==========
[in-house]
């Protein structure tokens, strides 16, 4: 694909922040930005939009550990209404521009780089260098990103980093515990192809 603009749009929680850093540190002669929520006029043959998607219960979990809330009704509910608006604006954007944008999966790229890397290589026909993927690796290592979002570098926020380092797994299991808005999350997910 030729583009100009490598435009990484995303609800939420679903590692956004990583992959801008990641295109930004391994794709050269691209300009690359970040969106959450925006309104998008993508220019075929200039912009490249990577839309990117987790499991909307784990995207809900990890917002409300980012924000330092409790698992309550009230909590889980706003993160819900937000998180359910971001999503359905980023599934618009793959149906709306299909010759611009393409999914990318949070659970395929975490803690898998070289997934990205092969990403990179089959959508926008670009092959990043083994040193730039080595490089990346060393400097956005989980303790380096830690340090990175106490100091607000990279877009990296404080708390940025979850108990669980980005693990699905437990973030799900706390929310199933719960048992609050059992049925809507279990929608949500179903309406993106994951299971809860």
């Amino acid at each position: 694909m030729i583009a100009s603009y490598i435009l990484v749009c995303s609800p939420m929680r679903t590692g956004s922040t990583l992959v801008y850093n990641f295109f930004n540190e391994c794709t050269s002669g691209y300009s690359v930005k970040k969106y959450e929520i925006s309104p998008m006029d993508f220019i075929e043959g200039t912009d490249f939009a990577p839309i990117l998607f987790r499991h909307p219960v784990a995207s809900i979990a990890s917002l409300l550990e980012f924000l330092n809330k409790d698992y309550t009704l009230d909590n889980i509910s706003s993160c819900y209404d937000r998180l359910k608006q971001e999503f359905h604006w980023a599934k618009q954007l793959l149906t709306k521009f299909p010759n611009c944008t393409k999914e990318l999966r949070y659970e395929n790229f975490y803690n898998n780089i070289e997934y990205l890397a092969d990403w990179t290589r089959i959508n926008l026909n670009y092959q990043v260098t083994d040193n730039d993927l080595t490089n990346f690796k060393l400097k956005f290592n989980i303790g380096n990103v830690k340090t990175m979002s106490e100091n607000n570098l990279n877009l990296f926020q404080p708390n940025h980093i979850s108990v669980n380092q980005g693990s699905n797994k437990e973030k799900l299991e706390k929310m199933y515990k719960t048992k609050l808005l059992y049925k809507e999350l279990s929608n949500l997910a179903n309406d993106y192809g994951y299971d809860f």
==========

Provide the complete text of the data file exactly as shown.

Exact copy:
[in-house]
């Protein structure tokens, strides 16, 4: 694909922040930005939009550990209404521009780089260098990103980093515990192809 603009749009929680850093540190002669929520006029043959998607219960979990809330009704509910608006604006954007944008999966790229890397290589026909993927690796290592979002570098926020380092797994299991808005999350997910 030729583009100009490598435009990484995303609800939420679903590692956004990583992959801008990641295109930004391994794709050269691209300009690359970040969106959450925006309104998008993508220019075929200039912009490249990577839309990117987790499991909307784990995207809900990890917002409300980012924000330092409790698992309550009230909590889980706003993160819900937000998180359910971001999503359905980023599934618009793959149906709306299909010759611009393409999914990318949070659970395929975490803690898998070289997934990205092969990403990179089959959508926008670009092959990043083994040193730039080595490089990346060393400097956005989980303790380096830690340090990175106490100091607000990279877009990296404080708390940025979850108990669980980005693990699905437990973030799900706390929310199933719960048992609050059992049925809507279990929608949500179903309406993106994951299971809860």
């Amino acid at each position: 694909m030729i583009a100009s603009y490598i435009l990484v749009c995303s609800p939420m929680r679903t590692g956004s922040t990583l992959v801008y850093n990641f295109f930004n540190e391994c794709t050269s002669g691209y300009s690359v930005k970040k969106y959450e929520i925006s309104p998008m006029d993508f220019i075929e043959g200039t912009d490249f939009a990577p839309i990117l998607f987790r499991h909307p219960v784990a995207s809900i979990a990890s917002l409300l550990e980012f924000l330092n809330k409790d698992y309550t009704l009230d909590n889980i509910s706003s993160c819900y209404d937000r998180l359910k608006q971001e999503f359905h604006w980023a599934k618009q954007l793959l149906t709306k521009f299909p010759n611009c944008t393409k999914e990318l999966r949070y659970e395929n790229f975490y803690n898998n780089i070289e997934y990205l890397a092969d990403w990179t290589r089959i959508n926008l026909n670009y092959q990043v260098t083994d040193n730039d993927l080595t490089n990346f690796k060393l400097k956005f290592n989980i303790g380096n990103v830690k340090t990175m979002s106490e100091n607000n570098l990279n877009l990296f926020q404080p708390n940025h980093i979850s108990v669980n380092q980005g693990s699905n797994k437990e973030k799900l299991e706390k929310m199933y515990k719960t048992k609050l808005l059992y049925k809507e999350l279990s929608n949500l997910a179903n309406d993106y192809g994951y299971d809860f």